While Amin was being entertained by traditional dancers at Nakuru State House, British Foreign Secretary James Callaghan was cooling his heels in Kampala after a nail-biting meeting with Mobutu.
After the talks with Mobutu, who had relayed Amin’s demands, Callaghan flew to Kampala to await Amin, praying for the release of Hill.
When Amin finally met Callaghan, he released the lecturer who was flown home by the Foreign Secretary after a brief ‘handing over ceremony’ witnessed by Zaire’s Foreign Affairs minister Busa Mandungu.
After Hill was freed, Amin hosted 19 leaders of African governments and representatives of 24 other nations as he formally took over the chairmanship of OAU.
In his 13-minute acceptance speech, the Amin promised his colleagues that, “I will not embarrass you because you have show your confidence in me by electing me to this position.”
Despite Amin’s best intentions, there was a major embarrassment in the course of the summit on July 29, 1975, when news of a coup in Nigeria filtered back to Uganda, and the mood of the summit changed.
“General Yakub Gowon appeared calm, seated in the OAU summit conference hall after he had been informed of his overthrow in a military coup. There was a prolonged silence among the assembled heads of state and government,” reported The Standard.
Soon after this, the conference was adjourned as Gowon rushed back to his suite at Nile Hotel in Kampala to contemplate life as a former military ruler after nine years of leading the continent’s most populous country.
He was later offered a military plane by Amin, which took him to Togo after having assured the soldiers who had toppled his government that he would not resist their move and was available to serve his country in any other capacity.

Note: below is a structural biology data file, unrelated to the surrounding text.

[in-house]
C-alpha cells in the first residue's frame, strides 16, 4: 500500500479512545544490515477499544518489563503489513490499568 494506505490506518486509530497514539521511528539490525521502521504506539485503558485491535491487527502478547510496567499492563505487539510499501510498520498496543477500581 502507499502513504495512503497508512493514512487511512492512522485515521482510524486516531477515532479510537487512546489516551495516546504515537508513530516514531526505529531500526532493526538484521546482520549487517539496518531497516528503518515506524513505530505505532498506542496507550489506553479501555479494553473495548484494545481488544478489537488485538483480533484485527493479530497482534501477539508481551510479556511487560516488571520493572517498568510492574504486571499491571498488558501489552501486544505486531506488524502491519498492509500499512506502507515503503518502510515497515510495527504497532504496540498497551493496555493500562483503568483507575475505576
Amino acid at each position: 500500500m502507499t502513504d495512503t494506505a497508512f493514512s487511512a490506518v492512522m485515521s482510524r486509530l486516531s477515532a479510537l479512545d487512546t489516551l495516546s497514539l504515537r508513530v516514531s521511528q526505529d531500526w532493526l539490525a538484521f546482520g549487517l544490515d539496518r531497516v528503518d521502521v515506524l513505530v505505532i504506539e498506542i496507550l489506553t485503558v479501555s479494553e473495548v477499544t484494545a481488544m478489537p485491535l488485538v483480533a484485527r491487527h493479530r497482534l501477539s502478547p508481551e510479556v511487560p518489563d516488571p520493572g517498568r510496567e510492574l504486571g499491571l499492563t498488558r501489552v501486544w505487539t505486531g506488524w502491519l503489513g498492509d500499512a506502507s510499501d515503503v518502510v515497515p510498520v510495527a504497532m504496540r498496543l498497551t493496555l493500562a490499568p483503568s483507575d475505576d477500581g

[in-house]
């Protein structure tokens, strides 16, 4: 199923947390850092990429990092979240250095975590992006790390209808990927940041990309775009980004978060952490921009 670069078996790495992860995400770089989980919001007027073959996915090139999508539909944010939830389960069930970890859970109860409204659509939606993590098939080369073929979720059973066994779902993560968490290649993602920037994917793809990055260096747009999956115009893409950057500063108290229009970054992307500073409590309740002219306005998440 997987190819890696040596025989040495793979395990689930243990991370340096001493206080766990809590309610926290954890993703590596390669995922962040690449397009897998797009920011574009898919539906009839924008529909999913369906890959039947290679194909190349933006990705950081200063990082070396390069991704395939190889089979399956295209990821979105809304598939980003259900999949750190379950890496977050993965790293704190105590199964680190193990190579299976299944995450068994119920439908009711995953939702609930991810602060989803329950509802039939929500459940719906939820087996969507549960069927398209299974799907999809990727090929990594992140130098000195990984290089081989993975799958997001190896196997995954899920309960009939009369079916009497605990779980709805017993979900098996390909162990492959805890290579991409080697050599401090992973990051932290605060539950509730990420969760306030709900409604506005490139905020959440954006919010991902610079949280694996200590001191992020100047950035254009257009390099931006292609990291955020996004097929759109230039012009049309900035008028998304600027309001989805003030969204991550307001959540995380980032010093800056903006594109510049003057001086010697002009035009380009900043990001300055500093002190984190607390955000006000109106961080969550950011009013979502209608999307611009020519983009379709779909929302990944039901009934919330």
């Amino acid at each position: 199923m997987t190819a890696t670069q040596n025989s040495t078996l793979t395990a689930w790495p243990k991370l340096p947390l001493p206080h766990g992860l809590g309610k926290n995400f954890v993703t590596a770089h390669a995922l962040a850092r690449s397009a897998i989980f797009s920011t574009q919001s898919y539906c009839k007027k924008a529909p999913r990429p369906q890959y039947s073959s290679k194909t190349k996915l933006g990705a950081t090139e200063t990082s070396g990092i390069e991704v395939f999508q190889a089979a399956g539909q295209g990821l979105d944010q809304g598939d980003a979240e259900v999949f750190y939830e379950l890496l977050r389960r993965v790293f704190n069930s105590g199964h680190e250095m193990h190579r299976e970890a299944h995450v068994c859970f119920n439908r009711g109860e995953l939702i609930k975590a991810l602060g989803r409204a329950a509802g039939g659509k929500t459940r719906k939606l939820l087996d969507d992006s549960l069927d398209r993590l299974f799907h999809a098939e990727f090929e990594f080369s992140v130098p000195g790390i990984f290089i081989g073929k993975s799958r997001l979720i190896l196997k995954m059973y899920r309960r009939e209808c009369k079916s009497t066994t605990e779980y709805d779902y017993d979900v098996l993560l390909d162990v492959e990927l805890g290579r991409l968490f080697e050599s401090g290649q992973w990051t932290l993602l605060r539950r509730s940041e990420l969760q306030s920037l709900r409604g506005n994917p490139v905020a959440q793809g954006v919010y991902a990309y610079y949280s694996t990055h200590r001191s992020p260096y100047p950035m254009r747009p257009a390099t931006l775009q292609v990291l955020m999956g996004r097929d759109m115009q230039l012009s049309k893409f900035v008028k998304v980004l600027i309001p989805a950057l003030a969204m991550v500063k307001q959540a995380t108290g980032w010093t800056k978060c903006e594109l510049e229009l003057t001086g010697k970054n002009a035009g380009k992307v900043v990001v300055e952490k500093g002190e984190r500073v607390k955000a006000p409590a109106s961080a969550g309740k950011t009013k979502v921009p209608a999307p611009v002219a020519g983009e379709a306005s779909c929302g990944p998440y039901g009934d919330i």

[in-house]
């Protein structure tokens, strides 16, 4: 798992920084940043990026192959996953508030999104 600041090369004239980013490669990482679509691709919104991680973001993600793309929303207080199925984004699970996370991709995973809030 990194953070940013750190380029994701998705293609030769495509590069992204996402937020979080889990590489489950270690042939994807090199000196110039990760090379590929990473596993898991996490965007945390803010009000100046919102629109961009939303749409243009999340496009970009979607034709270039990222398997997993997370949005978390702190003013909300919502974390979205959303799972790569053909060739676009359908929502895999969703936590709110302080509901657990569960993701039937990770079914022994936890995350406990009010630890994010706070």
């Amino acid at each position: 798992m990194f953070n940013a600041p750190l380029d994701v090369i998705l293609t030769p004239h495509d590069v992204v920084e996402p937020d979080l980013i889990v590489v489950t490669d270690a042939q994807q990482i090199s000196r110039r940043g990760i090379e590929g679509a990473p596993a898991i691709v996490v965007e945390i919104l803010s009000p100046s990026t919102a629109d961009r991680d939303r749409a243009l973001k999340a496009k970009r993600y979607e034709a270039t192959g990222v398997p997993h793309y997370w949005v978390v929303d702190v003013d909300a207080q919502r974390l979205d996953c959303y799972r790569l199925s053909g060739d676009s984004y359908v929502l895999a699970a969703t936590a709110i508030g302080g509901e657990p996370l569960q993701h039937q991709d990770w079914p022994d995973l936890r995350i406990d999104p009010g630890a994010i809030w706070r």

With this problem solved, Amin marked his achievement by wedding Sarah Kyolaba Tatu Namutebi in a grand ceremony timed to coincide with the OAU summit. This was the second time the president was marrying Sarah, whom he had met when she was just 19.
Apparently, Amin was fascinated with aeroplanes and had a penchant for borrowing planes from other presidents. To impress Sarah, when he saw her dancing during a function in Masaka in 1974, he ordered that she be delivered to him on a plane in Kampala.
Thereafter, Amin called his friend, Col Muammar Gaddafi, who lent him a jet that took Sarah, served and guarded by at least 20 agents, to Frankfurt and Bonn in Germany for shopping.
The strongman must have been devastated when Israel, with the assistance of Kenya, raided Entebbe and destroyed all his fighter jets. This, intelligence would later explain, is what motivated him to kill yet another close friend of Kenyatta.
On May 24, 1978, Bruce Mackenzie, who had served as Kenyatta’s minister for Agriculture, died when his plane exploded as a result of a time bomb that was sneaked into it, moments before it touched down in Kenya after a trip to Uganda where he had met with Amin.
Intelligence reports indicated that Mackenzie, who was a British spy, was killed by Amin in retaliation for lending his plane to Mossad on July 2, 1976 who flew to Entebbe, pretended they had some emergencies and photographed the airport, which was vital in the ensuing rescue of hostages held by terrorists in Uganda.
Long after Amin had been deposed, another Ugandan president, Yoweri Museveni, was blamed for the death of Sudan’s John Garang, who died on July 30, 2005 in a borrowed plane. Garang was riding in Museveni’s plane, which reportedly went off the radar for sometime and when it was finally traced after intensive search, all the occupants were found dead.
Garang, who had just been appointed the vice president of Sudan, had just held talks with Museveni before his death.